Similarly, Don DeLillo compellingly captured the rhetoric and ethos of violence surrounding football in his 1972 novel “End Zone.” Gary, the book’s running-back narrator, describes football in militaristic language that resembles warfare.
Furthermore, far from being ideologically neutral, some commentators argue football appeals to conservative values. Registered Republicans have been found more likely to be NFL fans than registered Democrats. Perhaps this could explain President Donald Trump’s denunciation of players who decided not to stand for the pregame national anthem.
More about money?
As for its commercialization, consider the following: In the last decade, the NFL has raked in billions in lucrative broadcasting rights deals. Verizon paid over US$2 billion for five years for the right to stream NFL games across its digital platforms.
It is true, as philosopher Alasdair MacIntyre contends, social practices need institutions to flourish. In turn, institutions require financial resources to accomplish that goal. The problem, however, comes when institutions pursue those resources at the expense of the very virtues and values that define those practices.
In the case of football, it could be argued that the form and skills that make it appealing are now a model for revenue generation. In doing so, its inherent virtues and values have been deemphasized, in favor of market values.
As Michael Oriard, a former football player and historian, contends, the story of NFL football “is necessarily about money, lots of money. Professional football has always been about money.” The commercial aspect has become even more prominent as a result of its commodification as a television product.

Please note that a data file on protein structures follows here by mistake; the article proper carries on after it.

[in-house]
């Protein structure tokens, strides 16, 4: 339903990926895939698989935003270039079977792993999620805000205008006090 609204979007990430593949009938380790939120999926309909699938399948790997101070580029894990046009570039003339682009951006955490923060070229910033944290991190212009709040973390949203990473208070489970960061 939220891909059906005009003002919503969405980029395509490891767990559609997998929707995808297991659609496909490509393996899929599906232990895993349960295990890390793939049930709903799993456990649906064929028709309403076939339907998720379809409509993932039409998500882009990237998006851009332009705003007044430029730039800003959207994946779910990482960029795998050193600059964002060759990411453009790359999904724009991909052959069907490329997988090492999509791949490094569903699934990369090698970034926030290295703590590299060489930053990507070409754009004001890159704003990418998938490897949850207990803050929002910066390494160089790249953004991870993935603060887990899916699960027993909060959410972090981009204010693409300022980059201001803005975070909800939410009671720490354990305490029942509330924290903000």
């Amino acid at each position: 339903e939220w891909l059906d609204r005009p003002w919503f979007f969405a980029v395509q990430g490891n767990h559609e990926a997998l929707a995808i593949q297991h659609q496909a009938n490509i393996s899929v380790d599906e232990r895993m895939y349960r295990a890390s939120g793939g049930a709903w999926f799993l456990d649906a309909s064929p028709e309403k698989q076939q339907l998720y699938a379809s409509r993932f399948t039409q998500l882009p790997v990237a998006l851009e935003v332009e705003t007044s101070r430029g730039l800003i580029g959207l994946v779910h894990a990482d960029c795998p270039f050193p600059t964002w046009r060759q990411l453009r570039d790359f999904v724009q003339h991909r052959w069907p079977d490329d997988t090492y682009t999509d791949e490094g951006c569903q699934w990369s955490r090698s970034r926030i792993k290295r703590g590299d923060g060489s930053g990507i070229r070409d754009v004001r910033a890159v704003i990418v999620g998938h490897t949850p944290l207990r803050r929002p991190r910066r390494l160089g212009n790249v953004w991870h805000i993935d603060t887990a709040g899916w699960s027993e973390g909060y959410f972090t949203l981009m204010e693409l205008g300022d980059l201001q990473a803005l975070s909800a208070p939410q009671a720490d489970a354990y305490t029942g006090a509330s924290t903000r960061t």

These days the litany of television commercial breaks has not only negatively impacted the length and pace of games but also driven fans’ attention away from football. Indeed, NFL Commissioner Roger Goodell admitted that the league worried about the impact of commercials in the flow and pace of the game.
What are the ethics?
Historians point out that the Super Bowl is America’s largest shared cultural experience. It could be argued that football fans learn to speak and shape their national identity by, among other things, engaging in the sport. Football, in other words, embodies and reveals the main values of the culture, playing a key role in shaping the way in which Americans imagine their common national identity.
Considering all the morally problematic aspects surrounding football, it is worth asking: Is this the kind of social practice around which Americans should imagine and build their national identity?
Francisco Javier López Frías, Assistant Professor of Kinesiology, Pennsylvania State University and Cesar R. Torres, Professor, Department of Kinesiology, Sport Studies and Physical Education, The College at Brockport, State University of New York. This article is republished from The Conversation under a Creative Commons license. Read the original article.